Internal Control. COSO’s Framework Committee of Sponsoring Organizations 1992 issued a white paper on internal control Since this time, this framework.
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Presentation on theme: "Internal Control. COSO’s Framework Committee of Sponsoring Organizations 1992 issued a white paper on internal control Since this time, this framework."— Presentation transcript:
COSO’s Framework Committee of Sponsoring Organizations 1992 issued a white paper on internal control Since this time, this framework has been incorporated into US auditing standards
Internal control that provides reasonable assurance regarding achievement of objectives in the following categories. Effective and efficient operations Reliable financial reporting Compliance with applicable laws and regulations
Internal control is geared to the achievement of objectives in one or more separate overlapping categories: 1 effective operations — relating to effective and efficient use of the entity's resources 2 financial reporting — relating to preparation of reliable published financial statements 3 compliance — relating to the entity's compliance with applicable laws and regulations 4 safeguarding of assets
Management Control Objectives Effective Operations goal safeguarding of assets (cash, accounts receivable, accounting records) Financial Reporting Need for accurate information because management has a responsibility to see that statements are prepared fairly in accordance with accounting standards. Auditor is interested primarily in financial reporting controls (especially controls over transactions). Compliance Companies must comply with many laws and regulations including company law, tax law and environmental protection regulations.
Components of Internal Control are Control Environment, Risk Assessment, Control Activities / Control Procedures, Information and Communication and Monitoring.
Control Environment Integrity and ethical values Commitment to competence Participation of board of directors or audit committee Management’s philosophy and operating style Organizational structure Assignment of authority and responsibilities Human resource policies and practices
Risk Assessment Changes may occur in the operating environment New personnel may become involved Information systems may change Rapid growth New technologies New products or services Restructuring Foreign operations New accounting pronouncements
Control Activities (Control Procedures) There are potentially many control activities, but they generally fall into five categories: Performance reviews; Information processing: proper authorization of transactions and activities, General Controls; Information: accuracy, adequate documents and records, Application controls; Physical control over assets and records; adequate Segregation of duties.
Information Processing Proper authorization –Appropriate delegation of authority sets limits on what levels of risk are acceptable General Controls –access to the computer system is limited to people who have a right to the information –back-up and recovery procedures –User ID and general system access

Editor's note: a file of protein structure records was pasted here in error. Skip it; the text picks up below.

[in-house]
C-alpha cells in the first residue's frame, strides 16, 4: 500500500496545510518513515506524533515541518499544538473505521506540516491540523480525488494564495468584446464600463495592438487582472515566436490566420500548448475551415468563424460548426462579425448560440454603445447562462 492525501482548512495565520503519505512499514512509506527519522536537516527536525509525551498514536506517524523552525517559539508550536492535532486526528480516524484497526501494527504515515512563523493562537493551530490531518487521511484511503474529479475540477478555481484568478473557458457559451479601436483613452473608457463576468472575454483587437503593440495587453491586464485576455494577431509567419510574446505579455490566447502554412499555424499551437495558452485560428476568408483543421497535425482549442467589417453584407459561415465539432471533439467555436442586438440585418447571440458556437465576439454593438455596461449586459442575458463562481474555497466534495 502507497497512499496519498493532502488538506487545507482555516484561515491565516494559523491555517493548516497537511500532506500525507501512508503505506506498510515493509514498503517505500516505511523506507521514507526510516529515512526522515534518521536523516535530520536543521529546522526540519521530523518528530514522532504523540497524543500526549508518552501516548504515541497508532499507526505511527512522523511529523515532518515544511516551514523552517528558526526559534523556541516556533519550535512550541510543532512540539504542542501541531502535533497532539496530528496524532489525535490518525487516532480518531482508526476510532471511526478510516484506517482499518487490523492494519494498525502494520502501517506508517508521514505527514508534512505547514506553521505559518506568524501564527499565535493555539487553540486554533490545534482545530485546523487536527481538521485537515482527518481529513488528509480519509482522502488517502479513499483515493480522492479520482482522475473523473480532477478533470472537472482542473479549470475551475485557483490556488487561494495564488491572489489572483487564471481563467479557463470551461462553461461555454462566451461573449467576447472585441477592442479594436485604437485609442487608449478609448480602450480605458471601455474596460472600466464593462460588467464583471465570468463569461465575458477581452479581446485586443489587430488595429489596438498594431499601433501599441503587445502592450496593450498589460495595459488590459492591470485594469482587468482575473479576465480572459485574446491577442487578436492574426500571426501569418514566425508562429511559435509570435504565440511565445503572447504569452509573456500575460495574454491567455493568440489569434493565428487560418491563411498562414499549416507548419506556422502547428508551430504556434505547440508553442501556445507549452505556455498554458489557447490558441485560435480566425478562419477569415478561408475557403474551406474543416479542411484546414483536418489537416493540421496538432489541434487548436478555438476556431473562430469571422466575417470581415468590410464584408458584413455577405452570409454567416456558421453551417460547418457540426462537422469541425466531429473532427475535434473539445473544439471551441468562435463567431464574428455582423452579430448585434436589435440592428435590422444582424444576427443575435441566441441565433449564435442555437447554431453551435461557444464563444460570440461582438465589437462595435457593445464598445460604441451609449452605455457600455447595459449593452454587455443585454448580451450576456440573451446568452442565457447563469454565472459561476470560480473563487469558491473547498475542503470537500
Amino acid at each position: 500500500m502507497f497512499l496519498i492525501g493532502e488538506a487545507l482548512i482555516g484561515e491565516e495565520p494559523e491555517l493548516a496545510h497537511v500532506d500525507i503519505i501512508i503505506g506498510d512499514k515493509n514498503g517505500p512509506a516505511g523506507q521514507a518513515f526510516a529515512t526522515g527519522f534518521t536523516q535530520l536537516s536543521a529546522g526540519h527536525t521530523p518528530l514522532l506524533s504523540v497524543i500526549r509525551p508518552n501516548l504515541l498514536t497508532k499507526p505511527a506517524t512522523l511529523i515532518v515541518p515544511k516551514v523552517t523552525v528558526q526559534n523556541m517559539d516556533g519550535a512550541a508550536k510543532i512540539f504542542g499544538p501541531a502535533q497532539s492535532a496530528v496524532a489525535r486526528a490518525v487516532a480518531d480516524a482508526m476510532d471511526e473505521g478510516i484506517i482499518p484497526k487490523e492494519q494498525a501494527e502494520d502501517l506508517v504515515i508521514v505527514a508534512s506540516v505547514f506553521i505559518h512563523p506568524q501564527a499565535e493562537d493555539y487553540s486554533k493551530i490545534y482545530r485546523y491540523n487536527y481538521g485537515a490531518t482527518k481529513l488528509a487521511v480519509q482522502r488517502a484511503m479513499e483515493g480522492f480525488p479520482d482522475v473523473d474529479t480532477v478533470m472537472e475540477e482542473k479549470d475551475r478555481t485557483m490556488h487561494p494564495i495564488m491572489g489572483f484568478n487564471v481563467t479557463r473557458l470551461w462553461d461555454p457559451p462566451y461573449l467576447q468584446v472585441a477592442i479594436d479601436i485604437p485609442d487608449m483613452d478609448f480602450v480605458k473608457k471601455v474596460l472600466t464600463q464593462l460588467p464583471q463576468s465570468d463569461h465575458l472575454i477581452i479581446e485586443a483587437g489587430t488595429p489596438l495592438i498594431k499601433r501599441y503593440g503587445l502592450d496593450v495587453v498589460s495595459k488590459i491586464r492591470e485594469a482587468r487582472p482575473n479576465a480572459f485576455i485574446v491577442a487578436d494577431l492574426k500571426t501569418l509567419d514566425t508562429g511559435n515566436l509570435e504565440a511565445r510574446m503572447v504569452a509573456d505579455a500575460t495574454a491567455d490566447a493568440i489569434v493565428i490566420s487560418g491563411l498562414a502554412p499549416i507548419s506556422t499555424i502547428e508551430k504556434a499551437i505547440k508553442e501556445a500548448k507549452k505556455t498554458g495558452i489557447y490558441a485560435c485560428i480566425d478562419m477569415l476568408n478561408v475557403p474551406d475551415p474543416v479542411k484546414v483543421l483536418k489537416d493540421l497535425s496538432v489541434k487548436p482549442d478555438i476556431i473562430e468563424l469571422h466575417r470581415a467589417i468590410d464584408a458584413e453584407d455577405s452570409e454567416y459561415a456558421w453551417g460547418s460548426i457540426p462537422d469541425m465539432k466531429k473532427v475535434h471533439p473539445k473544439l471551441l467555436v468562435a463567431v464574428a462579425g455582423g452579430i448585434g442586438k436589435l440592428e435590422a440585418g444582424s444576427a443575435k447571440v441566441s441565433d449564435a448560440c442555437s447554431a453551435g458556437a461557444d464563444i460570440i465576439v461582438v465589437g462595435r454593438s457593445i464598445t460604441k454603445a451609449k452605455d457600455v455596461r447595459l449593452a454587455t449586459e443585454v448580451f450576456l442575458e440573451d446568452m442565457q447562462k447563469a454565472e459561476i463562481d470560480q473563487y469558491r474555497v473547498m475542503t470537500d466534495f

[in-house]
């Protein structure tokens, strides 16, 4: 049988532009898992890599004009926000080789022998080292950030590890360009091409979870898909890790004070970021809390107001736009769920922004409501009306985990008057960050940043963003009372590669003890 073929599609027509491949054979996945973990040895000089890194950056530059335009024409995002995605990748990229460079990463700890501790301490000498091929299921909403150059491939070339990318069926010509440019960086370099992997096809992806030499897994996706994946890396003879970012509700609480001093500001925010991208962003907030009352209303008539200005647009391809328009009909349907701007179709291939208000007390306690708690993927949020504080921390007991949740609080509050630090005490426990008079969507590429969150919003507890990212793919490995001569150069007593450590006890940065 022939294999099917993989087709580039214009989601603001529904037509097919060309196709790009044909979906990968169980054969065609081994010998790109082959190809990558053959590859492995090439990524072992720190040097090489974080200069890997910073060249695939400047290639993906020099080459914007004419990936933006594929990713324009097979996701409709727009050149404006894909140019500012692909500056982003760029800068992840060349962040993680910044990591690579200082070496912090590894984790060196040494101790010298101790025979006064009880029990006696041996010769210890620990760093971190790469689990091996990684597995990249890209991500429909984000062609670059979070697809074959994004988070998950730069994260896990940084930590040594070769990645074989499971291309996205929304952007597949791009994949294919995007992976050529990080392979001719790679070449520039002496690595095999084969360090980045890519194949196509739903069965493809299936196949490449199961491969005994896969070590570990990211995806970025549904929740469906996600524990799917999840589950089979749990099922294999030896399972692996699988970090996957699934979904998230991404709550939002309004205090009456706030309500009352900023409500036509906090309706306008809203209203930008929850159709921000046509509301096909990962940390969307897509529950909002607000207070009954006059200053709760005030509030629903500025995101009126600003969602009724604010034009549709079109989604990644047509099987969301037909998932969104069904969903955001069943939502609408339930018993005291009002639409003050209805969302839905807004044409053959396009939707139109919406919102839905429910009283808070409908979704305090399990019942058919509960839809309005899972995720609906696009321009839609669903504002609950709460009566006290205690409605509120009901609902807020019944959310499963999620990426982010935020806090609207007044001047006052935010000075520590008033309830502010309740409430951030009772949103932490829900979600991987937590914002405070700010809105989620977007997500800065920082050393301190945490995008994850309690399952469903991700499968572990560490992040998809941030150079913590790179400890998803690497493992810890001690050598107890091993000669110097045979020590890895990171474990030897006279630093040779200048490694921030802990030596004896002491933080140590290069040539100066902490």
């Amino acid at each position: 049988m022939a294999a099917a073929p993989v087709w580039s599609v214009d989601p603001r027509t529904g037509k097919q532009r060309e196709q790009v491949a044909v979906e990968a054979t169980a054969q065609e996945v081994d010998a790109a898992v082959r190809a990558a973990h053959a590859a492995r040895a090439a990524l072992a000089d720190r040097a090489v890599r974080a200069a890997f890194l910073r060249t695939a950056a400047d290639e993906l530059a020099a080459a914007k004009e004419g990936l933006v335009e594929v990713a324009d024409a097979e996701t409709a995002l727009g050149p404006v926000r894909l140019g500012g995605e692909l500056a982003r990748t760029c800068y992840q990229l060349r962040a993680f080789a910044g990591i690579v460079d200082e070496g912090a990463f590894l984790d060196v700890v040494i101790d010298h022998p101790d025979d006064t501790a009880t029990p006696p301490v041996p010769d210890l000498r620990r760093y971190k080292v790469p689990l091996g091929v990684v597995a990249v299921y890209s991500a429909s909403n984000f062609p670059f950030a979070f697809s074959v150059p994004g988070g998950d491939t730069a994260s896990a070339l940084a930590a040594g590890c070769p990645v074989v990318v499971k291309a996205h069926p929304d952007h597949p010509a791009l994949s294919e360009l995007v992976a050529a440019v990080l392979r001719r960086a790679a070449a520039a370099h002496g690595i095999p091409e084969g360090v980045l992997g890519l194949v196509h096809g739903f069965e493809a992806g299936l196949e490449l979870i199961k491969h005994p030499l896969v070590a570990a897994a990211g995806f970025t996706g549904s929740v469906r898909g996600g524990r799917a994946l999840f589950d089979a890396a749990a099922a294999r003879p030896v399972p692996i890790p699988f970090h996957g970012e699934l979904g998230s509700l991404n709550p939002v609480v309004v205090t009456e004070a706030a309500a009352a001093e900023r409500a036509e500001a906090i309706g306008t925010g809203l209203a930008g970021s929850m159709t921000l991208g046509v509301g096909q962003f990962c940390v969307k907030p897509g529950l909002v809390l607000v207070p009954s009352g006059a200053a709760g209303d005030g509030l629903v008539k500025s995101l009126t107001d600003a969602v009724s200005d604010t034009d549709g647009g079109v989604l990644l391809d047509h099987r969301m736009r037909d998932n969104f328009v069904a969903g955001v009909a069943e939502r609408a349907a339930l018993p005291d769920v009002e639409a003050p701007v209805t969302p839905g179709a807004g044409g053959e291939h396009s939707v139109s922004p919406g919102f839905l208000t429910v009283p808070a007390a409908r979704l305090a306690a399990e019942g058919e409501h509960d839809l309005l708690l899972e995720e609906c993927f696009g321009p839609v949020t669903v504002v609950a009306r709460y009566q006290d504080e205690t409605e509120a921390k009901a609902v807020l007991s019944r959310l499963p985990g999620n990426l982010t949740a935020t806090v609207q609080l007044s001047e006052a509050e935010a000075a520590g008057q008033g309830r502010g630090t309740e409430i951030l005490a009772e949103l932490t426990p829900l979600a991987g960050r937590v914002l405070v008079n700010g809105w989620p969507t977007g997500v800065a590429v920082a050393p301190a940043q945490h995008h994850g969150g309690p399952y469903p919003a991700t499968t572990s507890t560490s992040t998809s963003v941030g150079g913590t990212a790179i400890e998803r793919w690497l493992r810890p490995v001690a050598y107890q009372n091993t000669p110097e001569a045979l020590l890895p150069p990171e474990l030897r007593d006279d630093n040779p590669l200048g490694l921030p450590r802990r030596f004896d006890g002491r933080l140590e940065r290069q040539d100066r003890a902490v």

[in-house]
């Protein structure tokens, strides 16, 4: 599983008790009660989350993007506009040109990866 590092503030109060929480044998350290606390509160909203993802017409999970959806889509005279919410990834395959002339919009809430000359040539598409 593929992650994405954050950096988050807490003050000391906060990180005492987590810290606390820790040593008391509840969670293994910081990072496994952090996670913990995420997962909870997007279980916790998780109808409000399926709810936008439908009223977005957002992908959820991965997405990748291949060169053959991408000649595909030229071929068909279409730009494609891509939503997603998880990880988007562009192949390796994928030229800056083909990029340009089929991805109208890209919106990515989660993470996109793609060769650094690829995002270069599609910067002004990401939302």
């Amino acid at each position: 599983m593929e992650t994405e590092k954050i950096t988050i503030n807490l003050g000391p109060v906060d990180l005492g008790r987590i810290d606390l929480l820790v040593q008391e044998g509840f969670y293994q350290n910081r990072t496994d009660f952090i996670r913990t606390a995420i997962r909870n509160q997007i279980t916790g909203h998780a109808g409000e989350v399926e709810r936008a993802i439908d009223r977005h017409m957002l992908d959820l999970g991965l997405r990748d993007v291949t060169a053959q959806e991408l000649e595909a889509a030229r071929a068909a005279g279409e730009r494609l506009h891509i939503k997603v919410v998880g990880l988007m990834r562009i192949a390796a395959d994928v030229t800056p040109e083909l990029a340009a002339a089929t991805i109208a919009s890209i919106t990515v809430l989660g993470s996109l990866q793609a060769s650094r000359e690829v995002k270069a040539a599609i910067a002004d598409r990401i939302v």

Information Adequate Documents Well-designed documents in a manual system and preformatted input screens in a CIS Assets are properly controlled and all transactions correctly recorded Document prepared at the time a transaction takes place Document simple enough to be clearly understood, Document designed for multiple use to minimize the number of different forms Document constructed in a manner that encourages correct preparation.
Information: Application Controls The chart of accounts Use of serial numbers on documents and input transactions Checks, tickets, sales invoices, purchase orders, stock certificates and many other business papers Systems manuals for computer accounting software should provide sufficient information to make the accounting functions clear Passwords that allow only authorized people admittance to the computer software on line
Segregation of Duties Segregation of duties entail three fundamental functions which must be separated and adequately supervised: authorization recording custody
Monitoring Assess controls on a timely basis and make modifications when appropriate. Use internal auditors to review Test controls
Under Sarbanes Oxley Act CEO and CFO certification Internal control report Document system so others can review SEC will review every 3 years
CEO, CFO Certification Explicitly must evaluate and report on effectiveness of internal control Disclose to audit committee any material deficiencies in financial controls Report any changes in IC Report any corrective actions
CEO, CFO Report Assess effectiveness within 90 days of filing dates Design disclosure controls and procedures “..are intended to cover a broader range of information than is covered by internal controls related to financial reporting.. They are intended to ensure that an issuer maintains commensurate procedures for gathering, analyzing and disclosing all information that is required to be disclosed…”
Internal Control Report A part of annual report Management responsible for internal control States a conclusion on the effectiveness of IC External auditor has to attest to company’s internal control under PCAOB rules